All the oligonucleotide sequences used in this study are shown in Table S1 in the supplemental material. Human HP1α, HP1β, HP1γ, and SUV39H1 cDNA fragments were PCR amplified with Pfu DNA polymerase from Human HeLa (S3) QUICK-Clone cDNAs (Clontech) using primers bearing BsiWI and BamHI sites. The amplified DNA fragments were cloned into the EcoRV site of pBluescriptII KS(−) (Stratagene), sequenced, and then digested with BsiWI and BamHI for subcloning.
The phTet-On and phTet-Off plasmids used for transgene activation were humanized codon versions of pTet-On and pTet-Off (Clontech), respectively. The humanized version of the rTetR portion of the phTet-On plasmid was synthesized by sequential PCRs using overlapping oligonucleotides covering the entire rTetR coding region. The humanized version of the normal TetR sequence was generated by the same procedure. The humanized sequences were designed to adapt codon usage for use in mammalian cells and to eliminate potential cryptic splice donor and acceptor sites. The humanized TetR and rTetR sequences and clones are available from W. Reith upon request (Walter.Reith@medecine.unige.ch).
For expression and tethering to the transgenic locus, fusion proteins with rTetR were constructed based on the phTet-On plasmid. One BamHI site between the neomycin resistance gene and the ampicillin resistance gene was removed by digestion, blunt ended, and self-ligated. To insert a FLAG epitope into phTet-On, a BsiWI site was recreated in phTet-On by site-directed mutagenesis at a position corresponding to that in the original plasmid. The resulting plasmid was digested with BsiWI and partly filled in with Klenow DNA polymerase (Takara) in the presence of dGTP and dTTP. A pair of annealed oligonucleotides encoding a FLAG tag was inserted at this site to give phTet-On-FLAG-VP16. phTet-On-FLAG-fused HP1s were created by inserting BsiWI/BamHI-digested HP1 fragments into BsiWI/BamHI-digested phTet-On-FLAG-VP16.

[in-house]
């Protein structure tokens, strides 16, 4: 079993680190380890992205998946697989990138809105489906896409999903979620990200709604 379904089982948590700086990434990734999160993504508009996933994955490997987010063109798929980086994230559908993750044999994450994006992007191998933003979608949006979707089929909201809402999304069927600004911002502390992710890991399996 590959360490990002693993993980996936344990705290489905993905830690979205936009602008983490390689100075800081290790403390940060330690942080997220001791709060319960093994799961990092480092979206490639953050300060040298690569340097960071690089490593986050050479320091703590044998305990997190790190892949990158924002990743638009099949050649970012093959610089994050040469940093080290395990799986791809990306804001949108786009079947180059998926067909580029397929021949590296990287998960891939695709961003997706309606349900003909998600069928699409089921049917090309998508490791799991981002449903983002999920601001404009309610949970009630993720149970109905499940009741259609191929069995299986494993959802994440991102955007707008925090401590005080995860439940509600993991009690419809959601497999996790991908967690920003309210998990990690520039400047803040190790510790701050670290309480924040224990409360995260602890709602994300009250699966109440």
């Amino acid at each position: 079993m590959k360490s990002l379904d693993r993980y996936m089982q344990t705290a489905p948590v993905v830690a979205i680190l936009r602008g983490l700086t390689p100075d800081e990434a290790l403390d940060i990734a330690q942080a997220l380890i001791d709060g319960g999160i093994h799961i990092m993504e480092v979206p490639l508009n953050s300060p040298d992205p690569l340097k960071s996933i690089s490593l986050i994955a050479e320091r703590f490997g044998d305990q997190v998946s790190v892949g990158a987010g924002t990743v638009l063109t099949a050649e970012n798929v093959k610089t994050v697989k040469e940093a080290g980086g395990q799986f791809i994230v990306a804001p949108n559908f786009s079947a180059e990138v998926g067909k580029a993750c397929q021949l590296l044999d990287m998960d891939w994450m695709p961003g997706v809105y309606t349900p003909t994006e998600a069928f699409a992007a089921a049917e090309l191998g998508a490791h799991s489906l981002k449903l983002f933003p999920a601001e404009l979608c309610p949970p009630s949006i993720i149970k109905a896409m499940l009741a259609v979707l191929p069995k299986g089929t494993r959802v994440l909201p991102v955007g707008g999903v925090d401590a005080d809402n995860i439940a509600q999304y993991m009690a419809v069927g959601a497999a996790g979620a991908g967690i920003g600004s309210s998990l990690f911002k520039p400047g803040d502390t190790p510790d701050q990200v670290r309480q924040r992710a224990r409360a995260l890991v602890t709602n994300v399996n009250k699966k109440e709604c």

To insert a nuclear localization signal (NLS) into phTet-On-FLAG-VP16, a BsiWI (blunt ended with Klenow)/BamHI fragment containing VP16 AAD was excised from phTet-On-FLAG-VP16 and inserted into PstI (blunt ended with Klenow)/BamHI-digested pECFP-NLS-C1/C3, which was constructed by inserting a pair of annealed oligonucleotides encoding an NLS of the simian virus 40 (SV40) large T antigen into SacI/EcoRI-digested pECFP-C1. The XhoI (blunt ended with Klenow)/BamHI-digested fragment containing NLS-VP16 AAD was then ligated back into BsiWI (blunt ended with Klenow)/BamHI-digested phTet-On-FLAG-VP16, resulting in phTet-On-FLAG-NLS-VP16. Self-ligation of the BsiWI/BamHI (both blunt ended with Klenow)-digested phTet-On-FLAG-NLS-VP16 fragment resulted in a control plasmid, phTet-On-FLAG-NLS-ΔVP16, which encoded a fusion protein without VP16 AAD.
To construct plasmids expressing enhanced cyan fluorescent protein (ECFP)-fused HP1α and SUV39H1 under the control of the SV2 promoter, a BsiWI (blunt ended with Klenow)/BamHI-digested fragment was inserted into EcoRI (blunt ended with Klenow)/BamHI-digested pSV2-ECFP-C1, which was identical to pECFP-C1 (Clontech), except that the original CMV promoter was replaced with the SV2 promoter. The HP1α V22M point mutation was generated by PCR amplification using a mutational primer pair and pBluescriptII KS(−) containing the HP1α cDNA as a template. Following self-ligation of the amplified fragment, the mutated HP1α fragment was released and subcloned into pSV2-ECFP-C1 as described above.